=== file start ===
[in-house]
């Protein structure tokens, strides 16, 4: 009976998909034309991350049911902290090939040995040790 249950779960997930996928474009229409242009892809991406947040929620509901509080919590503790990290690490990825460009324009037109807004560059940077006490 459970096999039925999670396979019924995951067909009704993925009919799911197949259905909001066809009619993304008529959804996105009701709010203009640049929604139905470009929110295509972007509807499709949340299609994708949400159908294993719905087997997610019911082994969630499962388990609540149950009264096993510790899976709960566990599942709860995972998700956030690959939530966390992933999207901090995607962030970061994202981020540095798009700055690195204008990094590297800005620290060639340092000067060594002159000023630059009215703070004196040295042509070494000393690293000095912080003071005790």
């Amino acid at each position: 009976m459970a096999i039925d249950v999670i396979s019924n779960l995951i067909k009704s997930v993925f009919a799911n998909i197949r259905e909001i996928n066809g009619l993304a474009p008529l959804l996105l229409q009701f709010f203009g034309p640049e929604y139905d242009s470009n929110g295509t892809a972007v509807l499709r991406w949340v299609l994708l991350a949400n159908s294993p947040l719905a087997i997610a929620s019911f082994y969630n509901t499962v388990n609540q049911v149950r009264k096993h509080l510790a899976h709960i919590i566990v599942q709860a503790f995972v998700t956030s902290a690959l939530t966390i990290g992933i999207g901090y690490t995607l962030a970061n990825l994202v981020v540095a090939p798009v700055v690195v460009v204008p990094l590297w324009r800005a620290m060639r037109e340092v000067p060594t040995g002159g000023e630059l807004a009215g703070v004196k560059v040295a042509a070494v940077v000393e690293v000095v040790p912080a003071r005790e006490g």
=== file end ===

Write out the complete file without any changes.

[in-house]
């Protein structure tokens, strides 16, 4: 009976998909034309991350049911902290090939040995040790 249950779960997930996928474009229409242009892809991406947040929620509901509080919590503790990290690490990825460009324009037109807004560059940077006490 459970096999039925999670396979019924995951067909009704993925009919799911197949259905909001066809009619993304008529959804996105009701709010203009640049929604139905470009929110295509972007509807499709949340299609994708949400159908294993719905087997997610019911082994969630499962388990609540149950009264096993510790899976709960566990599942709860995972998700956030690959939530966390992933999207901090995607962030970061994202981020540095798009700055690195204008990094590297800005620290060639340092000067060594002159000023630059009215703070004196040295042509070494000393690293000095912080003071005790």
């Amino acid at each position: 009976m459970a096999i039925d249950v999670i396979s019924n779960l995951i067909k009704s997930v993925f009919a799911n998909i197949r259905e909001i996928n066809g009619l993304a474009p008529l959804l996105l229409q009701f709010f203009g034309p640049e929604y139905d242009s470009n929110g295509t892809a972007v509807l499709r991406w949340v299609l994708l991350a949400n159908s294993p947040l719905a087997i997610a929620s019911f082994y969630n509901t499962v388990n609540q049911v149950r009264k096993h509080l510790a899976h709960i919590i566990v599942q709860a503790f995972v998700t956030s902290a690959l939530t966390i990290g992933i999207g901090y690490t995607l962030a970061n990825l994202v981020v540095a090939p798009v700055v690195v460009v204008p990094l590297w324009r800005a620290m060639r037109e340092v000067p060594t040995g002159g000023e630059l807004a009215g703070v004196k560059v040295a042509a070494v940077v000393e690293v000095v040790p912080a003071r005790e006490g």